Evening Primrose or Hairy Evening Primrose Oenothera Villosa

Evening Primrose or Hairy Evening Primrose Oenothera villosa

Hairy Evening Primrose

Rosette with erect hairy stem. Basal leaves spoon-shaped, 1–4 in. long, with petioles 1/2–2 in. long; stem leaves 4–12 in., hairy, lance-shaped to oval, entire or with tiny teeth. Inflorescence is a few-flowered open spike. Flower sepals often tinted red, petals 1/3–3/4 in. long, yellow to orange, open in the evening, not fading to red. Capsules straight. Grows in dry shrublands, roadsides, at mid to high elevations.

Rarity: Common
Flowering Time: Mid Summer
Life Cycle: Biennial, Perennial
Height: 1–4 feet
Habitat: Meadow, West-Side Forest, East-Side Forest, Disturbed, Shrub-Steppe
Found In: East Gorge, Olympic NP
Native: Yes

Above information cited from “https://www.pnwflowers.com/flower/oenothera-villosa”


From Wikipedia, the free encyclopedia:

Oenothera is a genus of about 145 species of herbaceous flowering plants native to the Americas. It is the type genus of the family Onagraceae. Common names include evening primrose, suncups, and sundrops. They are not closely related to the true primroses (genus Primula).

Scientific classification:
Kingdom: Plantae
(unranked): Angiosperms
(unranked): Eudicots
(unranked): Rosids
Order: Myrtales
Family: Onagraceae
Subfamily: Onagroideae
Tribe: Onagreae
Genus: Oenothera


The species vary in size from small alpine plants 10 centimeters tall, such as O. acaulis from Chile, to vigorous lowland species growing to 3 meters, such as O. stubbei from Mexico. The leaves form a basal rosette at ground level and spiral up to the flowering stems. The blades are dentate or deeply lobed (pinnatifid). The flowers of many species open in the evening, hence the name “evening primrose”. They may open in under a minute. Most species have yellow flowers, but some have white, purple, pink, or red. Most native desert species are white. Oenothera caespitosa, a species of western North America, produces white flowers that turn pink with age. One of the most distinctive features of the flower is the stigma, which has four branches in an X shape.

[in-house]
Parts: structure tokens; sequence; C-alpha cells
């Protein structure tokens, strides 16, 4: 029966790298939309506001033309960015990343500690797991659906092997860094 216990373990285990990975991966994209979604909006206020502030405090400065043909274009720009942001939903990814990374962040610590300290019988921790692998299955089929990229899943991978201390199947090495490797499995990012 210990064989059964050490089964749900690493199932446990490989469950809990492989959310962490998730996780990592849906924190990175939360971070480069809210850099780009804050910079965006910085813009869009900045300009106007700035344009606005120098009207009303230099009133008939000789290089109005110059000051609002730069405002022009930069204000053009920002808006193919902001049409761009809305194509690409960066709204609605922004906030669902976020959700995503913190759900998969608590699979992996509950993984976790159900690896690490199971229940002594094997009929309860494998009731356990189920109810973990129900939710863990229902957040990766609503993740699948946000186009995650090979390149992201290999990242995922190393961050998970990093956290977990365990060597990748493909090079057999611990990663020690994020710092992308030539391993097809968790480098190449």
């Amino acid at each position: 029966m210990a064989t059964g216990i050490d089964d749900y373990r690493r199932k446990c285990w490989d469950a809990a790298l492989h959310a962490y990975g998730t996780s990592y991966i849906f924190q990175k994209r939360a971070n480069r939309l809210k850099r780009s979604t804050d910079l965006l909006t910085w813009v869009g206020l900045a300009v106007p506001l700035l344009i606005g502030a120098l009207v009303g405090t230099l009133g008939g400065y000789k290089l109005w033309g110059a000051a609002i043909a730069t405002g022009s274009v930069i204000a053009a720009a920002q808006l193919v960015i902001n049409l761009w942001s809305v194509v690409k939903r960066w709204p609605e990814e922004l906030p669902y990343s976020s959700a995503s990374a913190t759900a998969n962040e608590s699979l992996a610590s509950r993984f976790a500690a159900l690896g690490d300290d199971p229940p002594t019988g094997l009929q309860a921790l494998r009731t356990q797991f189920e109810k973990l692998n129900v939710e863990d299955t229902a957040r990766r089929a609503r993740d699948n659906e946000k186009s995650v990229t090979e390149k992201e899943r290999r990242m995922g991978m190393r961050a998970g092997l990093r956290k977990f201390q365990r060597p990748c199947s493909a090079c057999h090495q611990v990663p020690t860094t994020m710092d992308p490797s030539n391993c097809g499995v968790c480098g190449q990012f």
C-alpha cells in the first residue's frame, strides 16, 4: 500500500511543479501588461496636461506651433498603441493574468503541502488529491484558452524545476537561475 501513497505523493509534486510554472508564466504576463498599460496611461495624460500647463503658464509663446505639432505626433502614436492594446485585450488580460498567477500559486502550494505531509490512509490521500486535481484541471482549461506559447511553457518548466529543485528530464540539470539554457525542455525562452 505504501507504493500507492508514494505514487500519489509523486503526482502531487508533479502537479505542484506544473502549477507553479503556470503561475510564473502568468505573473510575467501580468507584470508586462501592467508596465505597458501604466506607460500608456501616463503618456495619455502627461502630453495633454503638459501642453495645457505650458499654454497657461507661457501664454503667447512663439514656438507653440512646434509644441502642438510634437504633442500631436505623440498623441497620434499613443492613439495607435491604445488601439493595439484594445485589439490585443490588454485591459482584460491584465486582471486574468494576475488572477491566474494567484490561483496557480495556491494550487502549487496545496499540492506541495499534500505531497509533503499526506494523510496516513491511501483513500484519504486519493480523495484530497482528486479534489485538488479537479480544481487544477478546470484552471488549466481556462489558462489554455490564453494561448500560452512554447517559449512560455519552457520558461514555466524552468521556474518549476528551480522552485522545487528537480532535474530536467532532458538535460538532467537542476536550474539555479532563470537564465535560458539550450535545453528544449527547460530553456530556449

Bibliographic details for “Oenothera”
Page name: Oenothera
Author: Wikipedia contributors
Publisher: Wikipedia, The Free Encyclopedia.
Date of last revision: 8 February 2017 08:56 UTC
Date retrieved: 10 May 2017 21:50 UTC
Permanent link: https://en.wikipedia.org/w/index.php?title=Oenothera&oldid=764330652
Primary contributors: Revision history statistics
Page Version ID: 764330652